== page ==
The Scottish National Investment Bank is a step closer to becoming a reality as the Scottish Parliament published a bill proposing its creation and funding.
The legislation grants Holyrood the necessary powers to set up the bank, which will provide financing for businesses in Scotland.
The government has committed to investing £2 billion over ten years to capitalise the bank, which is due to launch next year. The bank is regarded as an essential tool to revive Scotland’s flatlining economy, which has been lagging behind the rest of the UK in recent years, focusing on longer-term loans of 15 to 20 years.
Business leaders welcomed the move, saying it could be “transformative” for the private sector.
Tracy Black, director of CBI Scotland, said: “The introduction of the Scottish National Investment Bank (SNIB) Bill is welcome news for the Scottish business community.
“If used effectively, the SNIB could have a transformative impact by encouraging the greater patient capital investment needed to support infrastructure development in the long term and catalyse private sector investment.”
Benny Higgins, strategic adviser to the First Minister on the Scottish National Investment Bank, said: “Today we mark another important milestone on the path to the creation of the Scottish National Investment Bank.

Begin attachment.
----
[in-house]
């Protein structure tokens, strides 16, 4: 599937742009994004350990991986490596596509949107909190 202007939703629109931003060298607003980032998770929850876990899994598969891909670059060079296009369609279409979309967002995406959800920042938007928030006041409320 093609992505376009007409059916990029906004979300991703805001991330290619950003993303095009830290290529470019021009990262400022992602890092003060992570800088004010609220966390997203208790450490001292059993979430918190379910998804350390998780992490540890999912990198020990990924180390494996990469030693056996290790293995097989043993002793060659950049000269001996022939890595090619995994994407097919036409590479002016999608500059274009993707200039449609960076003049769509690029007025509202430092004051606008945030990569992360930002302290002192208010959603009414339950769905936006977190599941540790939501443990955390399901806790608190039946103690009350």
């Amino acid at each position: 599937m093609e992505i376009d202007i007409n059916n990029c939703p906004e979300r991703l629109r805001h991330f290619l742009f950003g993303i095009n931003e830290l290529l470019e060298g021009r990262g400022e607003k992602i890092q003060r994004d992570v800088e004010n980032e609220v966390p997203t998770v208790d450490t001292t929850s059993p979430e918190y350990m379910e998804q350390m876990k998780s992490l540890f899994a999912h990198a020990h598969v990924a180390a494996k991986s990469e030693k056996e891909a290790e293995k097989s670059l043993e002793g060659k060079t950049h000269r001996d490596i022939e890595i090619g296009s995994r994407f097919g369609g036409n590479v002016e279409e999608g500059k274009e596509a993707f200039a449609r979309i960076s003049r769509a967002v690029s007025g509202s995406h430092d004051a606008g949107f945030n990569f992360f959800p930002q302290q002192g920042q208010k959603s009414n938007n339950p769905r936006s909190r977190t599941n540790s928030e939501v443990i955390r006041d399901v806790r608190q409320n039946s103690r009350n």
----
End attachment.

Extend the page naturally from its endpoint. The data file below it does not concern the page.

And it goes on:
“The bank will play a critical role in ensuring that the Scottish economy is structurally fit for the 21st century. To do so effectively, it is essential that the bank pursues close collaboration with the enterprise agencies and other parties that contribute to the wellbeing of the Scottish economy.”
The government’s latest budget committed initial capitalisation of £340 million over the first two years of its operation.
Economy secretary Derek Mackay said: “The bank will become a cornerstone in Scotland’s economic architecture supporting businesses across all stages of the business growth life-cycle, in addition to financing infrastructure to secure private sector investment. These steps will ensure we are delivering for the economy of today, ready to seize the opportunities of the future. With record low unemployment and further economic growth, we will do all we can to stimulate the economy.”
Last year, First Minister Nicola Sturgeon warned against a bonus culture in the bank, but acknowledged six-figure salaries were likely to be necessary to attract “experienced people”.